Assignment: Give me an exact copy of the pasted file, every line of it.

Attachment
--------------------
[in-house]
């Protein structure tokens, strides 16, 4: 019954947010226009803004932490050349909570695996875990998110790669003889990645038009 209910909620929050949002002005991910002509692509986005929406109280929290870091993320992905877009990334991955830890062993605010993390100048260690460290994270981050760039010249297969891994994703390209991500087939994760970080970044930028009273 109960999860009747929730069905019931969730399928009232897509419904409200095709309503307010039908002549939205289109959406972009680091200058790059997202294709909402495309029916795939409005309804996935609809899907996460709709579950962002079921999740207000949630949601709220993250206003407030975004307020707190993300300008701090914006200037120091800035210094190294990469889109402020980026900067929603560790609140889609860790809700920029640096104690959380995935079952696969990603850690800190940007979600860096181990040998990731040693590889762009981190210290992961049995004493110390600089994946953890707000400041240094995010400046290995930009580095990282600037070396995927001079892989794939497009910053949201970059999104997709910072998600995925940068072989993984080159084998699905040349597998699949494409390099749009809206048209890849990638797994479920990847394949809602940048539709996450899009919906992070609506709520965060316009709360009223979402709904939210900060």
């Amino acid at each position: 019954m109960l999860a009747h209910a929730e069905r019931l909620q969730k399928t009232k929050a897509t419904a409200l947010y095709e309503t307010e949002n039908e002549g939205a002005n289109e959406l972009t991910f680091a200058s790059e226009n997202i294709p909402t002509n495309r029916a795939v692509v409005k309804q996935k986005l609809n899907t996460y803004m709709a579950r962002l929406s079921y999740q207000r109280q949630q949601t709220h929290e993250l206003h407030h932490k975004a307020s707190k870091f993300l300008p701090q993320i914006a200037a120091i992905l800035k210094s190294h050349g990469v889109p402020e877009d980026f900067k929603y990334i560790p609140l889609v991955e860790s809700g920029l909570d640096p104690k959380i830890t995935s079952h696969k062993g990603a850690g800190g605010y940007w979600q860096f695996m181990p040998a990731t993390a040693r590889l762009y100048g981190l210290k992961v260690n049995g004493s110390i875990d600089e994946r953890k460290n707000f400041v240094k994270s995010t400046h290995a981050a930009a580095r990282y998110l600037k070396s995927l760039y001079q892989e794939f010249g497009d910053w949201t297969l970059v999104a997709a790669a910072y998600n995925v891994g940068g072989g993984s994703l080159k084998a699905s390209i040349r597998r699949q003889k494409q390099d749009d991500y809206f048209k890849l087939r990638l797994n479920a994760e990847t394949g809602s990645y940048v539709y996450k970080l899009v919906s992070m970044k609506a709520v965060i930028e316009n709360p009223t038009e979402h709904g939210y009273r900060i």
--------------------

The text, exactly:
[in-house]
């Protein structure tokens, strides 16, 4: 019954947010226009803004932490050349909570695996875990998110790669003889990645038009 209910909620929050949002002005991910002509692509986005929406109280929290870091993320992905877009990334991955830890062993605010993390100048260690460290994270981050760039010249297969891994994703390209991500087939994760970080970044930028009273 109960999860009747929730069905019931969730399928009232897509419904409200095709309503307010039908002549939205289109959406972009680091200058790059997202294709909402495309029916795939409005309804996935609809899907996460709709579950962002079921999740207000949630949601709220993250206003407030975004307020707190993300300008701090914006200037120091800035210094190294990469889109402020980026900067929603560790609140889609860790809700920029640096104690959380995935079952696969990603850690800190940007979600860096181990040998990731040693590889762009981190210290992961049995004493110390600089994946953890707000400041240094995010400046290995930009580095990282600037070396995927001079892989794939497009910053949201970059999104997709910072998600995925940068072989993984080159084998699905040349597998699949494409390099749009809206048209890849990638797994479920990847394949809602940048539709996450899009919906992070609506709520965060316009709360009223979402709904939210900060």
């Amino acid at each position: 019954m109960l999860a009747h209910a929730e069905r019931l909620q969730k399928t009232k929050a897509t419904a409200l947010y095709e309503t307010e949002n039908e002549g939205a002005n289109e959406l972009t991910f680091a200058s790059e226009n997202i294709p909402t002509n495309r029916a795939v692509v409005k309804q996935k986005l609809n899907t996460y803004m709709a579950r962002l929406s079921y999740q207000r109280q949630q949601t709220h929290e993250l206003h407030h932490k975004a307020s707190k870091f993300l300008p701090q993320i914006a200037a120091i992905l800035k210094s190294h050349g990469v889109p402020e877009d980026f900067k929603y990334i560790p609140l889609v991955e860790s809700g920029l909570d640096p104690k959380i830890t995935s079952h696969k062993g990603a850690g800190g605010y940007w979600q860096f695996m181990p040998a990731t993390a040693r590889l762009y100048g981190l210290k992961v260690n049995g004493s110390i875990d600089e994946r953890k460290n707000f400041v240094k994270s995010t400046h290995a981050a930009a580095r990282y998110l600037k070396s995927l760039y001079q892989e794939f010249g497009d910053w949201t297969l970059v999104a997709a790669a910072y998600n995925v891994g940068g072989g993984s994703l080159k084998a699905s390209i040349r597998r699949q003889k494409q390099d749009d991500y809206f048209k890849l087939r990638l797994n479920a994760e990847t394949g809602s990645y940048v539709y996450k970080l899009v919906s992070m970044k609506a709520v965060i930028e316009n709360p009223t038009e979402h709904g939210y009273r900060i």